I was first connected with the San Diego chapter of Veterans for Peace near Memorial Day of 2017 because I'd heard that they have a display, known as "Arlington West", that acknowledges military service members who died by suicide with black tombstones. I wanted to have my late husband, Cpl Mark Garcia, USMC Reserve, as part of the memorial service, and Jim of the local chapter was gracious and welcoming. Given my late husband's passion for helping those less fortunate than him, I was thrilled to find out that one of SDVFP's biggest projects is the Compassion Campaign, which hands out sleeping bags to homeless people in San Diego.
We went out on a Tuesday night at 6:30 pm. There were four of us in two cars, and I quickly realized why they usually have just three people: You all fit in one car, nobody gets lost, and everybody has a clear role. But aside from a few small bumps in our caravan and trying not to lose each other, the evening was what I'd call a success. SDVFP knows what they’re doing, and they do it well. On the other hand, it’s hard to call it a success, given that you're confronting an overwhelming number of homeless people in America's Finest City. To say the least, it was a humbling experience.
Jim, Dave and Kate called it a 'slow night' because we actually had to go hunting a bit to find people in need. It seemed some of the usual spots had been vacated, so we first only strolled upon individuals. I couldn't believe how simple it was when Dave gave out our first sleeping bag of the night. You'd think it would be unbelievably emotional, but it was quite quick. Dave just came right out and asked the man if he could use a sleeping bag, and when the man accepted it, he was tremendously grateful. Then we went on to find more people in need.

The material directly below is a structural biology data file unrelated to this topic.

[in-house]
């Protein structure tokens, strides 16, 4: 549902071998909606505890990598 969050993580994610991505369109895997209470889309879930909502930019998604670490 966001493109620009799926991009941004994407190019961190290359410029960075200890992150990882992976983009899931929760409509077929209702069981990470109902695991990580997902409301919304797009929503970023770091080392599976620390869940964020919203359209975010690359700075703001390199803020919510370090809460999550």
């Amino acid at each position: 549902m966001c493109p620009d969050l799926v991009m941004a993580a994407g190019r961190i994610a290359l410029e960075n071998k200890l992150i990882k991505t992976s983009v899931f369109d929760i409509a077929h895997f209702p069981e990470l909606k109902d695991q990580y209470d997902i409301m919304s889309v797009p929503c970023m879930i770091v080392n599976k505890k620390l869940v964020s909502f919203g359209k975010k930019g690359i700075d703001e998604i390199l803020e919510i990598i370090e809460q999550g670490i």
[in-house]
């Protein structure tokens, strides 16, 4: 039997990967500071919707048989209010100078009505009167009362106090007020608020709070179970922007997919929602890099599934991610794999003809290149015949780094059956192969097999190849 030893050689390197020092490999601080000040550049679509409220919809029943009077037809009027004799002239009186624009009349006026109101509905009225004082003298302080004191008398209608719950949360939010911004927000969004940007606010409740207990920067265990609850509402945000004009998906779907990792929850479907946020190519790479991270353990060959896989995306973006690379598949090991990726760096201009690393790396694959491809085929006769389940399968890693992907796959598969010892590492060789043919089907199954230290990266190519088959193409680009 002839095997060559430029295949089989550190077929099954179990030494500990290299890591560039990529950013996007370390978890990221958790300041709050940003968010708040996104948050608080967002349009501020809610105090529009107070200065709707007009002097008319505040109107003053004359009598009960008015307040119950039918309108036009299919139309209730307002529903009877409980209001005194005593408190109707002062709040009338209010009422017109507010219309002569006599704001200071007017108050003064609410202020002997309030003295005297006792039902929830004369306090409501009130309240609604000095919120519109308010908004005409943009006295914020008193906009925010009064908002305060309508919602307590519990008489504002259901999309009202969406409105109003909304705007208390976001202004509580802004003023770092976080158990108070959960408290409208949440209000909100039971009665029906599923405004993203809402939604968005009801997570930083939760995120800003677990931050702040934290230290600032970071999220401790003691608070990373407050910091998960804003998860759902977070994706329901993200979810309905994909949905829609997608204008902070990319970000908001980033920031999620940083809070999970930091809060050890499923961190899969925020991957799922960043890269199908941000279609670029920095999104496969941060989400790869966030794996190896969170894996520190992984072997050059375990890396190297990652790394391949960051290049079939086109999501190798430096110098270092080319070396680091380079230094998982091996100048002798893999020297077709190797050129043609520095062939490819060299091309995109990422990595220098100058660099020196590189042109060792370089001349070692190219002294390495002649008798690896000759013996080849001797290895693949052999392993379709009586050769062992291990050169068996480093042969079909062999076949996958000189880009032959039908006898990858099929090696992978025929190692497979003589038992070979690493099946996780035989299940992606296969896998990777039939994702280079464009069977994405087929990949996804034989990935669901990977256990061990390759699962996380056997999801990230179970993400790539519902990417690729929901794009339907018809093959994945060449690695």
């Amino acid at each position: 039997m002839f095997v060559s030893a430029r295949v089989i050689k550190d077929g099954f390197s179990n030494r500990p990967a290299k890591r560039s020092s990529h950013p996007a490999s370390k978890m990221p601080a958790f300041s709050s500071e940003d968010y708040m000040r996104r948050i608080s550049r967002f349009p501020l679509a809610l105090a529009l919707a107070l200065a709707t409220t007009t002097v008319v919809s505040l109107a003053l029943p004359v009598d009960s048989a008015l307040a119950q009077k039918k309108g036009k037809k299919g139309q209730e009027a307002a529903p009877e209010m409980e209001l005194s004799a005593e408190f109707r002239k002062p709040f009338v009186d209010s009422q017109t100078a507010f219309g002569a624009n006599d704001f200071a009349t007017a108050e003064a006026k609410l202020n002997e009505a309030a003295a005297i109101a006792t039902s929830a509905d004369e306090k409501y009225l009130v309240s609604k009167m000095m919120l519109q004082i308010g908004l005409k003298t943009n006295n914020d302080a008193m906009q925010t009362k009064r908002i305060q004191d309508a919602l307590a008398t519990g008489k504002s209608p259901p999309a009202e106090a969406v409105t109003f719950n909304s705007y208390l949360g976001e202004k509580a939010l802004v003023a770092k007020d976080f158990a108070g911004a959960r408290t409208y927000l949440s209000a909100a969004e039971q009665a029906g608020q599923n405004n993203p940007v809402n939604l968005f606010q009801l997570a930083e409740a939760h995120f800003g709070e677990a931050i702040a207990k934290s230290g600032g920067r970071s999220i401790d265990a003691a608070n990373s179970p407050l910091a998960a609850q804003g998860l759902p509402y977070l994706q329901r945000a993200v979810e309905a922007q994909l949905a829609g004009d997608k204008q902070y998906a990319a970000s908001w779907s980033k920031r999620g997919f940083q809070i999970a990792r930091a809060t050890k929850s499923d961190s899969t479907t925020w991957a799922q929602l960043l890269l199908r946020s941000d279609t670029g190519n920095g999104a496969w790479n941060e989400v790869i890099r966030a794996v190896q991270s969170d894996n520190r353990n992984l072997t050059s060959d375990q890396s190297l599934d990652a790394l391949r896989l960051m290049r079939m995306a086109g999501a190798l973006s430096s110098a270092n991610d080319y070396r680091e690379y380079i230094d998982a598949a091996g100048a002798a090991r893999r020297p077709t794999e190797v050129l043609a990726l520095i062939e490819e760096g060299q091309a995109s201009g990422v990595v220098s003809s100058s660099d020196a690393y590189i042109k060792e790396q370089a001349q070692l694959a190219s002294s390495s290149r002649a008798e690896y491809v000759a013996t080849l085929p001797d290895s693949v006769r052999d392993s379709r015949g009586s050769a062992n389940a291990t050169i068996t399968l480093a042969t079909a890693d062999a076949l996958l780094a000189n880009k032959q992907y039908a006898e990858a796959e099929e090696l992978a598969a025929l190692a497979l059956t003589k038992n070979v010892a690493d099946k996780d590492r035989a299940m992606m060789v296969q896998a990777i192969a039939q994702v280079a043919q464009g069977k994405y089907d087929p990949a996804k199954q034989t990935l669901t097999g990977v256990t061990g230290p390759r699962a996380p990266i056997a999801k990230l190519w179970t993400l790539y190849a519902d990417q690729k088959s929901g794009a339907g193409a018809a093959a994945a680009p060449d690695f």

We ended up in some of the more crowded areas downtown, which they told me they venture into with caution for the sake of safety. I was floored by how many people can fill up a block and settle down outside a building to sleep, some of them with little more than a blanket. Many didn't even have shoes, so to be offered a sleeping bag left most people with a smile on their face. James, an Army veteran, accepted a bag; so did a Marine veteran who settled in just a few feet away. Not everybody wanted one; one man even told us that if he took it, he’d have nowhere to store it during the day and then thanked us profusely for even offering it. By the end of the night, we gave out more than twenty sleeping bags, which hardly feels like something to brag about given the depth of the poverty we saw in just a few hours.It doesn’t feel like we’ll ever be able to do enough, but SDVFP is certainly making a difference, simply by giving people a warm sleeping bag.
Personally, this was a perfect way for me to not only honor the memory of my husband and what he stood for, but also to be a contribution to those in need. I look forward to doing it again and even have friends already asking how they can do the same. I highly recommend getting involved or making a donation to the Compassion Campaign at www.sdvfp.org. If you get out there for even just one night, my goodness, you will go to sleep grateful for your bed and wanting to do more to help the homeless in San Diego.
13 November 2019